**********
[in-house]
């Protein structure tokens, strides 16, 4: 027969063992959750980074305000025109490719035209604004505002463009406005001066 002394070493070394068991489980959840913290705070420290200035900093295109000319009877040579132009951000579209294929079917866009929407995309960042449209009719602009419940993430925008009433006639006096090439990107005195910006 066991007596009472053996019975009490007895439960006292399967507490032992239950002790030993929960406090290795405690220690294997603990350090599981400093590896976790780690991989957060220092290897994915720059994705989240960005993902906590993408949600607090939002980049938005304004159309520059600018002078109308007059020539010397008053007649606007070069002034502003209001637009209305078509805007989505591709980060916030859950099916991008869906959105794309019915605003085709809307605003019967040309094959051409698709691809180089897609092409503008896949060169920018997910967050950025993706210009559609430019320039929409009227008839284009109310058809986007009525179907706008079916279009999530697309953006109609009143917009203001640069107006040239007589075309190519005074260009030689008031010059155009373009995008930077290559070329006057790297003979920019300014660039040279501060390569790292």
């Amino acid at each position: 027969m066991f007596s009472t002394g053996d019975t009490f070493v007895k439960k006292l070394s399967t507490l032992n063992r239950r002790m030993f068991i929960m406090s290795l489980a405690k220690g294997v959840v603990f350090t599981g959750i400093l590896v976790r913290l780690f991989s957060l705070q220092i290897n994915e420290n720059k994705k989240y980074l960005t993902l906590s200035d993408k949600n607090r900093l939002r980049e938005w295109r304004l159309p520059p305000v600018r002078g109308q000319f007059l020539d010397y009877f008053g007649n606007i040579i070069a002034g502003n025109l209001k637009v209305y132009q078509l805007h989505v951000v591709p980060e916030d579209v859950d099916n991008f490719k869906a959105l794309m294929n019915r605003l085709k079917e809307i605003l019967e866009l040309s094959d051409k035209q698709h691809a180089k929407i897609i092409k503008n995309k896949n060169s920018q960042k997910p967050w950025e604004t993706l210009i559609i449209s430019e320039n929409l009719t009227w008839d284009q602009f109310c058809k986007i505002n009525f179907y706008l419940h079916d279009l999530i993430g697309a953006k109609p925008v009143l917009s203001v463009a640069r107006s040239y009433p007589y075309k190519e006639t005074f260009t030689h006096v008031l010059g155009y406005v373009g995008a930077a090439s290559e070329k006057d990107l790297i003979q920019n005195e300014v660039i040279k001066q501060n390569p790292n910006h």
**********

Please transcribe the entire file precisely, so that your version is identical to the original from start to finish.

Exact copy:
[in-house]
């Protein structure tokens, strides 16, 4: 027969063992959750980074305000025109490719035209604004505002463009406005001066 002394070493070394068991489980959840913290705070420290200035900093295109000319009877040579132009951000579209294929079917866009929407995309960042449209009719602009419940993430925008009433006639006096090439990107005195910006 066991007596009472053996019975009490007895439960006292399967507490032992239950002790030993929960406090290795405690220690294997603990350090599981400093590896976790780690991989957060220092290897994915720059994705989240960005993902906590993408949600607090939002980049938005304004159309520059600018002078109308007059020539010397008053007649606007070069002034502003209001637009209305078509805007989505591709980060916030859950099916991008869906959105794309019915605003085709809307605003019967040309094959051409698709691809180089897609092409503008896949060169920018997910967050950025993706210009559609430019320039929409009227008839284009109310058809986007009525179907706008079916279009999530697309953006109609009143917009203001640069107006040239007589075309190519005074260009030689008031010059155009373009995008930077290559070329006057790297003979920019300014660039040279501060390569790292």
């Amino acid at each position: 027969m066991f007596s009472t002394g053996d019975t009490f070493v007895k439960k006292l070394s399967t507490l032992n063992r239950r002790m030993f068991i929960m406090s290795l489980a405690k220690g294997v959840v603990f350090t599981g959750i400093l590896v976790r913290l780690f991989s957060l705070q220092i290897n994915e420290n720059k994705k989240y980074l960005t993902l906590s200035d993408k949600n607090r900093l939002r980049e938005w295109r304004l159309p520059p305000v600018r002078g109308q000319f007059l020539d010397y009877f008053g007649n606007i040579i070069a002034g502003n025109l209001k637009v209305y132009q078509l805007h989505v951000v591709p980060e916030d579209v859950d099916n991008f490719k869906a959105l794309m294929n019915r605003l085709k079917e809307i605003l019967e866009l040309s094959d051409k035209q698709h691809a180089k929407i897609i092409k503008n995309k896949n060169s920018q960042k997910p967050w950025e604004t993706l210009i559609i449209s430019e320039n929409l009719t009227w008839d284009q602009f109310c058809k986007i505002n009525f179907y706008l419940h079916d279009l999530i993430g697309a953006k109609p925008v009143l917009s203001v463009a640069r107006s040239y009433p007589y075309k190519e006639t005074f260009t030689h006096v008031l010059g155009y406005v373009g995008a930077a090439s290559e070329k006057d990107l790297i003979q920019n005195e300014v660039i040279k001066q501060n390569p790292n910006h």